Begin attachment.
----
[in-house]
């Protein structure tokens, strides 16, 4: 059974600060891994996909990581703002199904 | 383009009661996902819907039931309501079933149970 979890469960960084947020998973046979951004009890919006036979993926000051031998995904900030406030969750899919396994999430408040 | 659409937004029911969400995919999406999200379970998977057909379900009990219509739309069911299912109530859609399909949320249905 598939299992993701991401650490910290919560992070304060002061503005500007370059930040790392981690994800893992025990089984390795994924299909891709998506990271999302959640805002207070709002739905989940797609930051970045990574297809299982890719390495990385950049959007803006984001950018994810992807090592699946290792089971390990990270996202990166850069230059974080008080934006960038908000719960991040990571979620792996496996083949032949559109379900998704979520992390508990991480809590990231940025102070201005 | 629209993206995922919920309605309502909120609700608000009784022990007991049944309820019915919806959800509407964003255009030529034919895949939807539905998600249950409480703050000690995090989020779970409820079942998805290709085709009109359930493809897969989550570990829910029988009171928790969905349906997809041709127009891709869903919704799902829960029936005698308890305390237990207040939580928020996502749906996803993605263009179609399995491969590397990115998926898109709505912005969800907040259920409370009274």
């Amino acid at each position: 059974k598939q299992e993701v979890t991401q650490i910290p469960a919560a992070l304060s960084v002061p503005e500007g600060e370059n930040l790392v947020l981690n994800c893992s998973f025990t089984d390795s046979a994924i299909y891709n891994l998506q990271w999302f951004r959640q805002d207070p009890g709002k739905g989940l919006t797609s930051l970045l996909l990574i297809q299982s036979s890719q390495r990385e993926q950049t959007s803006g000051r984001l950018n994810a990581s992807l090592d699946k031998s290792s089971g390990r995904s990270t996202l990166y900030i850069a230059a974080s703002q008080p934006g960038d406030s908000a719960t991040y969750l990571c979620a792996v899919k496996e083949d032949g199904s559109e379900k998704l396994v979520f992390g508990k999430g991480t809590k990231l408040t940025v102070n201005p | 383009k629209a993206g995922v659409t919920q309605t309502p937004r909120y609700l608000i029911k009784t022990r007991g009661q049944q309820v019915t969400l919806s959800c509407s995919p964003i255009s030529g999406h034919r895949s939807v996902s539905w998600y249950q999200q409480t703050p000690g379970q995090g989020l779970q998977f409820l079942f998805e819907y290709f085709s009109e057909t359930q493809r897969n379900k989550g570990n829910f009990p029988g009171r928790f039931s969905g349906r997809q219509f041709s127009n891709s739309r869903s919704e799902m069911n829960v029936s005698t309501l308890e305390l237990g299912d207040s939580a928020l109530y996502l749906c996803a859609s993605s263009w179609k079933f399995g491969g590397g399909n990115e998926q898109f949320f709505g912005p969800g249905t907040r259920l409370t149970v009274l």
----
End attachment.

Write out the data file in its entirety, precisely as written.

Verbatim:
[in-house]
């Protein structure tokens, strides 16, 4: 059974600060891994996909990581703002199904 | 383009009661996902819907039931309501079933149970 979890469960960084947020998973046979951004009890919006036979993926000051031998995904900030406030969750899919396994999430408040 | 659409937004029911969400995919999406999200379970998977057909379900009990219509739309069911299912109530859609399909949320249905 598939299992993701991401650490910290919560992070304060002061503005500007370059930040790392981690994800893992025990089984390795994924299909891709998506990271999302959640805002207070709002739905989940797609930051970045990574297809299982890719390495990385950049959007803006984001950018994810992807090592699946290792089971390990990270996202990166850069230059974080008080934006960038908000719960991040990571979620792996496996083949032949559109379900998704979520992390508990991480809590990231940025102070201005 | 629209993206995922919920309605309502909120609700608000009784022990007991049944309820019915919806959800509407964003255009030529034919895949939807539905998600249950409480703050000690995090989020779970409820079942998805290709085709009109359930493809897969989550570990829910029988009171928790969905349906997809041709127009891709869903919704799902829960029936005698308890305390237990207040939580928020996502749906996803993605263009179609399995491969590397990115998926898109709505912005969800907040259920409370009274």
């Amino acid at each position: 059974k598939q299992e993701v979890t991401q650490i910290p469960a919560a992070l304060s960084v002061p503005e500007g600060e370059n930040l790392v947020l981690n994800c893992s998973f025990t089984d390795s046979a994924i299909y891709n891994l998506q990271w999302f951004r959640q805002d207070p009890g709002k739905g989940l919006t797609s930051l970045l996909l990574i297809q299982s036979s890719q390495r990385e993926q950049t959007s803006g000051r984001l950018n994810a990581s992807l090592d699946k031998s290792s089971g390990r995904s990270t996202l990166y900030i850069a230059a974080s703002q008080p934006g960038d406030s908000a719960t991040y969750l990571c979620a792996v899919k496996e083949d032949g199904s559109e379900k998704l396994v979520f992390g508990k999430g991480t809590k990231l408040t940025v102070n201005p | 383009k629209a993206g995922v659409t919920q309605t309502p937004r909120y609700l608000i029911k009784t022990r007991g009661q049944q309820v019915t969400l919806s959800c509407s995919p964003i255009s030529g999406h034919r895949s939807v996902s539905w998600y249950q999200q409480t703050p000690g379970q995090g989020l779970q998977f409820l079942f998805e819907y290709f085709s009109e057909t359930q493809r897969n379900k989550g570990n829910f009990p029988g009171r928790f039931s969905g349906r997809q219509f041709s127009n891709s739309r869903s919704e799902m069911n829960v029936s005698t309501l308890e305390l237990g299912d207040s939580a928020l109530y996502l749906c996803a859609s993605s263009w179609k079933f399995g491969g590397g399909n990115e998926q898109f949320f709505g912005p969800g249905t907040r259920l409370t149970v009274l």